Rather wordy account of the races on Newcastle's Town Moor.
Racing was one of the few leisure pursuits enjoyed by all classes. Men gambled on anything, but a constant favourite was horse racing. Gambling became such a passion with the lower classes that an Act in 1740 attempted to make the sport more exclusive. Its popularity, however, only increased. Racing was one of the first sports to be recorded in Newcastle. Although races were held on other Newcastle moors in the seventeenth century, racing became a regular feature on the Town Moor in the eighteenth century. From 1751 a 'race week' was held, and in 1800 local gentry organised a permanent grandstand on the Town Moor. Racing remained on the Town Moor until 1880, when it was suggested that a private site may be more suitable.
The author of this song, William Watson, was a shoemaker by trade and an active politician. Author of a number of election songs, Watson's songs seem to have been written between 1820 and 1840. William Watson died on 4th February, 1840 aged forty four years.
Similar to the cheap press of today these poorly printed books and broadsides catered for popular tastes, being sold by chapmen in the country and booksellers in the town. Usually sold for no more than a penny, the production of these little books and broadsides were extremely profitable for most printers. Sold in bulk the material required little proof-reading, was widely plagiarised, and badly printed.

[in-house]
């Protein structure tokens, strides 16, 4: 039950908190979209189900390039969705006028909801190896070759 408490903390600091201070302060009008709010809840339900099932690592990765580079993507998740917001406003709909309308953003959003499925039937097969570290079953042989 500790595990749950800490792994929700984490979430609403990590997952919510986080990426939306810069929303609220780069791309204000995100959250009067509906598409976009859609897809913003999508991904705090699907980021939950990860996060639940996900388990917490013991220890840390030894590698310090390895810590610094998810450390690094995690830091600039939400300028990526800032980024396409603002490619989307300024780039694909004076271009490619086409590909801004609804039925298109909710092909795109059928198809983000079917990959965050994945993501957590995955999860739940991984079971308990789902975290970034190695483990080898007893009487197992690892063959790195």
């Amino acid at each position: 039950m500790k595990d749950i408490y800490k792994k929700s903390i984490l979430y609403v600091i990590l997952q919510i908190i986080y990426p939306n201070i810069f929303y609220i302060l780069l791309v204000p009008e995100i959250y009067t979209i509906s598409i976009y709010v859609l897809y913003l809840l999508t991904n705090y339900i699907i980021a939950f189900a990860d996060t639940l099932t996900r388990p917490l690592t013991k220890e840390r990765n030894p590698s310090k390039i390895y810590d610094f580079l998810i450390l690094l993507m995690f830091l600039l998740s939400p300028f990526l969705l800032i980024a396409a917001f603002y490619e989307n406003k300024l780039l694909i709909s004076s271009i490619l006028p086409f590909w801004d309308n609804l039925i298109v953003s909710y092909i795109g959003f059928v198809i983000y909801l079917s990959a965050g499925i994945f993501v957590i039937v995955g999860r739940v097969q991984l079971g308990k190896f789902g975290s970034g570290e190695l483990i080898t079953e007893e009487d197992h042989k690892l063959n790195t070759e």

Newcastle was the second largest producer of chapbooks in the country at the time of this book's publication. 'Songs of the Tyne' were a short series of chapbooks printed by, J. Ross of the Royal Arcade. This book forms no.9 of the 'Songs of the Tyne' series and was printed some time between 1847 and 1852. A number of the songs however, can be dated to the early nineteenth century, some such as 'The pitman's courtship' appearing as early as 1816. The 'Songs of the Tyne' series were reprinted by W.R. Walker of the Royal Arcade, sometime between 1857-66.
The book contains some of the region's best known traditional songs. From 'The Quayside shaver' to 'Burdon's address', the book has offerings from well known Tyneside composers such as Henry Robson and would have been extremely popular among the local population.